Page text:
Ravid M, Brosh D, Ravid-Safran D, et al.: Main risk factors for nephropathy in type 2 diabetes mellitus are plasma cholesterol levels, mean blood pressure and hyperglycemia. Arch Intern Med 1998, 158:998–1004.PubMedCrossRefGoogle Scholar
  18. 18.
    Nelson RG, Knowler WC, Pettitt DJ, et al.: Incidence and determinants of elevated urinary albumin excretion in Pima Indians with NIDDM. Diabetes Care 1995, 18:182–187.PubMedCrossRefGoogle Scholar
  19. 19.
    Seaquist ER, Goetz FC, Rich S, et al.: Familial clustering of diabetic kidney disease: evidence for genetic susceptibility to diabetic nephropathy. N Engl J Med 1989, 320:1161–1165.PubMedCrossRefGoogle Scholar
  20. 20.
    Freedman BI, Tuttle AB, Spary BJ: Familial predisposition to nephropathy in African-Americans with non-insulindependent diabetes mellitus. Am J Kidney Dis 1995, 25:710–713.PubMedGoogle Scholar
  21. 21.
    Quinn M, Angelico MC, Warram JH, Krolewski AS: Familial factors determine the development of diabetic nephropathy in patients with IDDM. Diabetologia 1996, 39:940–945.PubMedGoogle Scholar
  22. 22.
    Faronato PP, Maioli M, Tonolo G, et al.: Clustering of albumin excretion rate abnormalities in Caucasian patients with NIDDM. Diabetologia 1997, 40:816–823.PubMedCrossRefGoogle Scholar
  23. 23.
    Canani LH, Gerchman F, Gross JL: Familial clustering of diabetic nephropathy in Brazilian type 2 diabetic patients. Diabetes 1999, 48:909–913.PubMedCrossRefGoogle Scholar
  24. 24.
    Forsblom CM, Kanninen T, Lehtovirta M, et al.: Heritability of albumin excretion rate in families of patients with type II diabetes. Diabetologia 1999, 42:1359–1366.PubMedCrossRefGoogle Scholar
  25. 25.
    Vijay V, Snehalatha C, Shina K, et al.: Familial aggregation of diabetic kidney disease in type 2 diabetes in south India. Diabetes Res Clin Pract 1999, 43:167–171.PubMedCrossRefGoogle Scholar
  26. 26.
    Pettitt DJ, Saad MF, Bennett PH, et al.: Familial predisposition to renal disease in two generations of Pima Indians with type 2 (non-insulin-dependent) diabetes mellitus. Diabetologia 1990, 33:438–443.PubMedCrossRefGoogle Scholar
  27. 27.
    Imperatore G, Knowler WC, Pettitt DJ, et al.: Segregation analysis of diabetic nephropathy in Pima Indians. Diabetes 2000, 49:1049–1056. Shows that the familial aggregation of nephropathy in diabetic Pima Indians is consistent with the action of at least one major gene.PubMedCrossRefGoogle Scholar
  28. 28.
    Fogarty DG, Hanna LS, Wantman M, et al.: Segregation analysis of urinary albumin excretion in families with type 2 diabetes. Diabetes 2000, 49:1057–1063.PubMedCrossRefGoogle Scholar
  29. 29.
    Elston RC: Linkage and association. Genet Epidemiol 1998, 15:565–576.PubMedCrossRefGoogle Scholar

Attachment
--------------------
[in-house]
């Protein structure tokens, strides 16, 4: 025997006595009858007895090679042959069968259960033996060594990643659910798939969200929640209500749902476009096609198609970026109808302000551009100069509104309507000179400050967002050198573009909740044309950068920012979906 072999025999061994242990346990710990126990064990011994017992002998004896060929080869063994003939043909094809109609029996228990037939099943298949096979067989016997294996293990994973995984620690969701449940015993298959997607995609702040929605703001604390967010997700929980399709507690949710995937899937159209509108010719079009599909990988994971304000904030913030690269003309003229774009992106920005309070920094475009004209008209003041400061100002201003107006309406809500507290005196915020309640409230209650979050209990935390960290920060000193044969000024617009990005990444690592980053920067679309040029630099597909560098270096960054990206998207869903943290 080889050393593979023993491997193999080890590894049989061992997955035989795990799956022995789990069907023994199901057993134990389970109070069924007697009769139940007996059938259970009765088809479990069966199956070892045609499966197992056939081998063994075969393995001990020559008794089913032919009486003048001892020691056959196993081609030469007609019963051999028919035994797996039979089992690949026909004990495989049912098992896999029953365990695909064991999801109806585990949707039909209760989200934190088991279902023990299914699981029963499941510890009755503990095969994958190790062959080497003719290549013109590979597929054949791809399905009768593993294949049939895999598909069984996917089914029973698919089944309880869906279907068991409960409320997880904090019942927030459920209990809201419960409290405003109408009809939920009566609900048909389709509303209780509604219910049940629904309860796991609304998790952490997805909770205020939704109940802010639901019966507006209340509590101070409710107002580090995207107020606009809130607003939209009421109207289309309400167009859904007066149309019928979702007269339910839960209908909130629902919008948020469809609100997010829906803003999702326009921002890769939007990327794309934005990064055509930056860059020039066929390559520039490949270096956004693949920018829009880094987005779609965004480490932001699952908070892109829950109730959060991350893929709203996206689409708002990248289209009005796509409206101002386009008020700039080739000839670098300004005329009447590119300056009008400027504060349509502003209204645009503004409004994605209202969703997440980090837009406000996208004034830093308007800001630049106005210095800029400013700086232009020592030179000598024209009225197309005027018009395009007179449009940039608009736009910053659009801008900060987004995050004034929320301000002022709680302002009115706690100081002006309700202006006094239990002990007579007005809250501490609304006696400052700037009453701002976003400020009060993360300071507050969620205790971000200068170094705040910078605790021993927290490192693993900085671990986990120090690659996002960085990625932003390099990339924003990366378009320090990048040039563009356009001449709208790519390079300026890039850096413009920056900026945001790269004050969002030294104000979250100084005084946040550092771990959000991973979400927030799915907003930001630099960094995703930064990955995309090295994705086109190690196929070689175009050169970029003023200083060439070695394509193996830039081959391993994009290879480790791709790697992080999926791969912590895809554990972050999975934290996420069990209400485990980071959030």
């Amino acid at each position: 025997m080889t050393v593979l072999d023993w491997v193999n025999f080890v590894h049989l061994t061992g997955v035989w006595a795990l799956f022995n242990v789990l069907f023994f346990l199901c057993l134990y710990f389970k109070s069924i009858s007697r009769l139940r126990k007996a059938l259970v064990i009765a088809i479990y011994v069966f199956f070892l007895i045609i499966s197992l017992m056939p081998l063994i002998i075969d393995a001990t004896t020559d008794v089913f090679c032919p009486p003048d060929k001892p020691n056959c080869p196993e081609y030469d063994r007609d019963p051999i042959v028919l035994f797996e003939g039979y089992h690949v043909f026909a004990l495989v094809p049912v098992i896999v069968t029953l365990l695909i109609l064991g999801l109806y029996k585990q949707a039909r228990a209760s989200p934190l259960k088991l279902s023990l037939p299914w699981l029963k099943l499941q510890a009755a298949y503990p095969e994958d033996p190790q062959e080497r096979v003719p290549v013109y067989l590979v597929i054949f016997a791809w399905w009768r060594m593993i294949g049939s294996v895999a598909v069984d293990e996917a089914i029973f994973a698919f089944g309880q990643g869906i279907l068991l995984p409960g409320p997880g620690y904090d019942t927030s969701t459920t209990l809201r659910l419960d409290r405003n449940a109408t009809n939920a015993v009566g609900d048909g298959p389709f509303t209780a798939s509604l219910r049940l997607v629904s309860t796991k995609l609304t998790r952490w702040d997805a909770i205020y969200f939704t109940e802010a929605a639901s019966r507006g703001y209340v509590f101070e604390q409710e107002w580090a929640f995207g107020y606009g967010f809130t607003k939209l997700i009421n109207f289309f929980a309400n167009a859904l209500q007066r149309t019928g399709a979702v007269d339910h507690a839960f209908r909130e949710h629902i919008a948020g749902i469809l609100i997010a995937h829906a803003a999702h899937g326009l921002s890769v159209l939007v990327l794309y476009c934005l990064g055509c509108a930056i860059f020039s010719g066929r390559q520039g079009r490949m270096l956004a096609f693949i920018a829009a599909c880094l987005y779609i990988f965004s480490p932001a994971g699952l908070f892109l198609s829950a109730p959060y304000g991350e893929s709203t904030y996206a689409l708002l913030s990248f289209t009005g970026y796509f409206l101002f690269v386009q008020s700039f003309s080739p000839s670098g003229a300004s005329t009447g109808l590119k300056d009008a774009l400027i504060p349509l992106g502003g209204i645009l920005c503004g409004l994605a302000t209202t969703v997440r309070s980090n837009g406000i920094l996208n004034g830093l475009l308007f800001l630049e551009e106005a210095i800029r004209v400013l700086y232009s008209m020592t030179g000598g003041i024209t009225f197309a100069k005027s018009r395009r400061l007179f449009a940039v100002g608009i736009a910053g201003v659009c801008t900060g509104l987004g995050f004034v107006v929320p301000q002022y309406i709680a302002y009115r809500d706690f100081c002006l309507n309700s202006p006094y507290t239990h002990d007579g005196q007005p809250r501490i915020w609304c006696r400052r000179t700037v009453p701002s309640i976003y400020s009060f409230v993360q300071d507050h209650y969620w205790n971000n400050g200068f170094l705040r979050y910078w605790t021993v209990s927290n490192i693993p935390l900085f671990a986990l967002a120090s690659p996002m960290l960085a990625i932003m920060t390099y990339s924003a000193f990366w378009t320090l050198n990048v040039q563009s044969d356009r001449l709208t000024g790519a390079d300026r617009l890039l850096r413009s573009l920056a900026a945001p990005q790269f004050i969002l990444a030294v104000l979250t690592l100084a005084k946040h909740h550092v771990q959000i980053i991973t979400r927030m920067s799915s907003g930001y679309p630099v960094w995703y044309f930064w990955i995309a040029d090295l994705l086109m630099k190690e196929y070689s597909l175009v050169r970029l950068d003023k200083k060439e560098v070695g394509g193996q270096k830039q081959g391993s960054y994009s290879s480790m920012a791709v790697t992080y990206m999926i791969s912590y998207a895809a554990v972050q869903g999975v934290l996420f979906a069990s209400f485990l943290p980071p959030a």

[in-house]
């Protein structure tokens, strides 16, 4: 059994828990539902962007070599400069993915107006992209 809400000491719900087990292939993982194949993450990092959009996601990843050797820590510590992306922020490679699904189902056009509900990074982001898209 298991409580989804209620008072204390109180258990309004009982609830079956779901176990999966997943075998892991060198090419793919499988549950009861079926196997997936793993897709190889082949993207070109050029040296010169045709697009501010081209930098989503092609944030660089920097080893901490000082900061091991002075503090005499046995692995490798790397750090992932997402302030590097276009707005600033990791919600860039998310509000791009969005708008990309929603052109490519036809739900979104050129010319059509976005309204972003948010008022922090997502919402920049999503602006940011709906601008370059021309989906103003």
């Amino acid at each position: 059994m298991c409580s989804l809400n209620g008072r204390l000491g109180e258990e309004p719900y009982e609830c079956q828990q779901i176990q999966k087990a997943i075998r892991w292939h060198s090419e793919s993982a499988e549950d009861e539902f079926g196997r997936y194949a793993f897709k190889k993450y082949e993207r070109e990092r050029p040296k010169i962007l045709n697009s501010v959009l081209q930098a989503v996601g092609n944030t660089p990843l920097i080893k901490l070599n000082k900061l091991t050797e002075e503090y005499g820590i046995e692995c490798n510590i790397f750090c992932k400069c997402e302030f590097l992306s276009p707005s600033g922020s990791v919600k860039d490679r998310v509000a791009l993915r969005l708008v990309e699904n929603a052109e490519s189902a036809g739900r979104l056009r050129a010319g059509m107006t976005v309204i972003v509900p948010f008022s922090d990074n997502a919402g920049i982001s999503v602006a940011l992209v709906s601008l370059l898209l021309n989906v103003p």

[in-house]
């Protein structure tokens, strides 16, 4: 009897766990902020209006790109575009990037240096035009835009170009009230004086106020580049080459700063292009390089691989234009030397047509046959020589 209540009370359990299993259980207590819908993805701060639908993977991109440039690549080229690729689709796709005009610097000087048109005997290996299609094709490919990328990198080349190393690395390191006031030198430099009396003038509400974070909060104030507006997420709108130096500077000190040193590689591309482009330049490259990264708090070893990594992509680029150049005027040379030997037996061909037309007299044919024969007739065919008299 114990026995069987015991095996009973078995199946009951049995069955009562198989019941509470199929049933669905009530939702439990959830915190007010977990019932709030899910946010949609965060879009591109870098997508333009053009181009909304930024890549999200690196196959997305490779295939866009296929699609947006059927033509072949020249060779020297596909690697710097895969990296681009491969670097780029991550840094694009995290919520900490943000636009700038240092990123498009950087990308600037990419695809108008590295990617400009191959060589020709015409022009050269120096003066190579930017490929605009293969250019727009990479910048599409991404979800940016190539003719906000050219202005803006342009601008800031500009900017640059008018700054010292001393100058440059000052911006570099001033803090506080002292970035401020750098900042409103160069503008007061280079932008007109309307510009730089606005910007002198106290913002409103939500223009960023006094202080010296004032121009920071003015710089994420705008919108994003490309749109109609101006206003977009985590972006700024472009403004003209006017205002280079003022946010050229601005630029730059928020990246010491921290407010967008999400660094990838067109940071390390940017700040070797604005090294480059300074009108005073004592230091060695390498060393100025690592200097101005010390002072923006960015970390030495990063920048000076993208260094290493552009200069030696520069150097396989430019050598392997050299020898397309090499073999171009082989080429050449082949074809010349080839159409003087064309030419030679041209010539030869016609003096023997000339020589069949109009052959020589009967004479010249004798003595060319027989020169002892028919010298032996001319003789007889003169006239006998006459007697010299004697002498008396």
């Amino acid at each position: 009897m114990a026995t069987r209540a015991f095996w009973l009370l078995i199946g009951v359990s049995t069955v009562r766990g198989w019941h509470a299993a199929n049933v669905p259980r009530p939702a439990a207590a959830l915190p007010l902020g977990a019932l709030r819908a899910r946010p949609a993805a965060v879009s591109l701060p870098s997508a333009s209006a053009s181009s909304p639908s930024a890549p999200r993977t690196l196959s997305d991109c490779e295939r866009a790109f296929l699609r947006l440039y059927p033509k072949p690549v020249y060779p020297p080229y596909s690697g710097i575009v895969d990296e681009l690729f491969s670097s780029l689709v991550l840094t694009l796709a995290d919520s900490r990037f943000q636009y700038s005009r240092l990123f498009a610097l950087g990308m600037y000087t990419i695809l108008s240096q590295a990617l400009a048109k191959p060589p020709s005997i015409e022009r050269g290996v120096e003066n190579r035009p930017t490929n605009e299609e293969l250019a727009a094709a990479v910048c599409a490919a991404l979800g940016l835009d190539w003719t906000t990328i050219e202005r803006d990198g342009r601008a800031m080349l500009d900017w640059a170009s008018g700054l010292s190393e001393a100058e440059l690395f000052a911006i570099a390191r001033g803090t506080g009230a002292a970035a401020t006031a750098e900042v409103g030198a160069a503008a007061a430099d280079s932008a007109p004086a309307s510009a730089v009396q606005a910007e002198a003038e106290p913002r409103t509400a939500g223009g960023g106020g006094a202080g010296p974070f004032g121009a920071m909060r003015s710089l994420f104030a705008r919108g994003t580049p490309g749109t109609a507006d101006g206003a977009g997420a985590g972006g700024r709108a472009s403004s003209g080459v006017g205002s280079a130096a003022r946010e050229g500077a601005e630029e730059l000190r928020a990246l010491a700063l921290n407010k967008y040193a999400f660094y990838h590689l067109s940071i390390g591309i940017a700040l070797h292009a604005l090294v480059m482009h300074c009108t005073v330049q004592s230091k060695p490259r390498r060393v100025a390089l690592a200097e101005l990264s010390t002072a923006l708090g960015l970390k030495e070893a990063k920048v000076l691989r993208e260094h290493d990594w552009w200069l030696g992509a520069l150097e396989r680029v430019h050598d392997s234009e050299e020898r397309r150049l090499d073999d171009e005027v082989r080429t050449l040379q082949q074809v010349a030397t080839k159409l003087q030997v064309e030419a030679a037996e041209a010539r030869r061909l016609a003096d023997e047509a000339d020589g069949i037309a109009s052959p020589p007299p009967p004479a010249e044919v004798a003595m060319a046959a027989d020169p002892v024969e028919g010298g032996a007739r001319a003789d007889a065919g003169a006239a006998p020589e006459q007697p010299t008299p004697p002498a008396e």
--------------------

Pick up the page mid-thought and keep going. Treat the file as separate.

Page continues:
30. 30.
    Knowler WC: Approaches to studying the genetics of type 2 diabetes. In Current Topics in Diabetes Research. Front Diabetes. Edited by Belfiore F et al. Basel, Switzerland: Kanger Press; 1993:1–11.Google Scholar
  31. 31.
    Durner M, Vieland VJ, Greenberg DA: Further evidence for the increased power of LOD scores compared with nonparametric methods. Am J Hum Genet 1999, 64:281–289.PubMedCrossRefGoogle Scholar
  32. 32.
    Dizier MH, Babron MC, Clerget-Darpoux F: Conclusion of LOD-score analysis for family data generated under two-locus models. Am J Hum Genet 1996, 58:1338–1346.PubMedGoogle Scholar
  33. 33.
    Rogus JJ, Krolewski AS: Using discordant sib pairs to map loci for qualitative traits with high sibling recurrence risk. Am J Hum Genet 1996, 59:1376–1381.PubMedGoogle Scholar
  34. 34.
    Terwilliger JD, Ott J: Parametric analysis of complex diseases. In Handbook of Human Genetic Linkage. Edited by Terwilliger JD, Ott J. Baltimore, MD: The Johns Hopkins University Press; 1994:211–226.Google Scholar
  35. 35.
    Hanson RL, Ehm MG, Pettitt DJ, et al.: An autosomal genomic scan for loci linked to type II diabetes mellitus and body-mass index in Pima Indians. Am J Hum Genet 1998, 63:1130–1138. Represents a large genomic scan to identify loci influencing susceptibility to diabetes and obesity in the Pima Indians. A diabetessusceptibility locus was identified on chromosome 1q and a diabetesobesity locus on chromosome 11q.PubMedCrossRefGoogle Scholar
  36. 36.
    Imperatore G, Hanson RL, Pettitt DJ, et al.: Sib-pair linkage analysis for susceptibility genes for microvascular complications among Pima Indians with type 2 diabetes. Diabetes 1998, 47:821–830. Depicts to our knowledge the first genomic scan to identify diabetic nephropathy susceptibility genes. Tentative evidence for linkage was seen on chromosomes 3q, 7q, and 20p.PubMedCrossRefGoogle Scholar
  37. 37.
    Elston RC: Genetic analysis workshop II: sib-pair screening tests for linkage. Genet Epidemiol 1984, 1:175–178.PubMedCrossRefGoogle Scholar